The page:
News

Don’t let fuel cost ‘steer you away’

By Holly Tregenza

KYABRAM businesses are warning they won’t survive if locals continue to go out of town to get a few cents per litre off their fuel. 

Petrol station owner Harvey Smith, who owns and operates the Shell station on Allan St, said he was disappointed about the ongoing raft of complaints against fuel retailers in the area after Kyabram was found to be the second most expensive place in the state for unleaded fuel. 

And while he can’t speak for the three stations in town who have their prices set by big chain retailers, Mr Smith said he does his best to keep his prices reasonable. 

“We are the only independent service station left in Kyabram, we're open seven days a week and we employ six locals who would be possibly without a job if the station closed down,” he said.

“We really try hard to do the right thing, we give back to the community and we look after our staff, they are the most important people to us together with our loyal customer base.

“Kyabram is off the main highway and being open every day of the week mostly from 6am-10pm is in itself costly.

“That meant that last year, our staff payroll was about a quarter of a million dollars.”

Outgoing Chamber of Commerce president Miles Gould has warned that when people head to Shepparton to fill up, it hurts the wider Kyabram economy.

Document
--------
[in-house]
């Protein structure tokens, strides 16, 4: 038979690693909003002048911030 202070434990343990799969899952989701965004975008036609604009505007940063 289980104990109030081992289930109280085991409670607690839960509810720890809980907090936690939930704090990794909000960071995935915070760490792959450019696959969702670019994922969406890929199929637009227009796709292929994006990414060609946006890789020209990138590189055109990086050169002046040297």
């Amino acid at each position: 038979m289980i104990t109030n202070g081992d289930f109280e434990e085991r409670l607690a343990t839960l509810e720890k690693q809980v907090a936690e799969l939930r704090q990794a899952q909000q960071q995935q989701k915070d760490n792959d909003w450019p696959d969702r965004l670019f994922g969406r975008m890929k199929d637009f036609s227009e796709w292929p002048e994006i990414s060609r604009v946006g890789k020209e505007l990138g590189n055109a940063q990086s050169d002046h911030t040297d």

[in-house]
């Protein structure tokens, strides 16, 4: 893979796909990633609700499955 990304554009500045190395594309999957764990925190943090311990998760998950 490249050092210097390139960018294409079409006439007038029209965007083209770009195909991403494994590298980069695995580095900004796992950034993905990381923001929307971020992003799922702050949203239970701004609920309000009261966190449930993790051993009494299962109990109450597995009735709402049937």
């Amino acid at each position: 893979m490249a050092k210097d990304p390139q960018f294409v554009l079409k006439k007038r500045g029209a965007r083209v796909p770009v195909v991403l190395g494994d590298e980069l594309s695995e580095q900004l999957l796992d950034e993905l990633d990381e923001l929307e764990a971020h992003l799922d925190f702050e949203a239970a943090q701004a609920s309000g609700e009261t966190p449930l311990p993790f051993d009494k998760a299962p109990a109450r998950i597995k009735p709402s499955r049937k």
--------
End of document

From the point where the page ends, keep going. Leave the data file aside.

“I know of people in the community who drive to Shepparton to fill up their petrol, and while they are there they might do some grocery shopping, and go to the pharmacy to pick something up,” he said. 

“That means not only do the service stations lose out, but so does our local IGA or Woolworths, and the two pharmacies in town don’t even get a chance to compete.

“I think people will find the prices of goods here are either equal, or at a minimum extra cost, to those of Shepparton.

“And besides, you've got to question whether the cost of driving to Shepparton and back is really worth it in petrol.”

Mr Smith said the fact few of the town’s retail outlets were open on weekends, and many of the shops closed early, meant traffic wasn't coming through as regularly. 

“This alone would take some time to correct if Kyabram’s retailers were to change their trading hours to attract more shoppers into our town.”

He pointed out his service station has a partner program with Kyabram IGA, where customers can get 4c off a litre if they spend $25 or more on groceries.

“That gives our locals a discount and helps the IGA to survive as well,” Mr Smith said.

“Kyabram has got so much going for it but we won't survive if we fight among ourselves.

“Businesses still have to make money. If there is nothing open in Ky, people won't come.’’

Mr  Gould said that while he believed petrol prices could be improved, going out of town to fill up was not the answer.

He urged shoppers to put their money where their mouths are when they do their spending. 

“Think about where you shop and what you are supporting with your spending,” he said.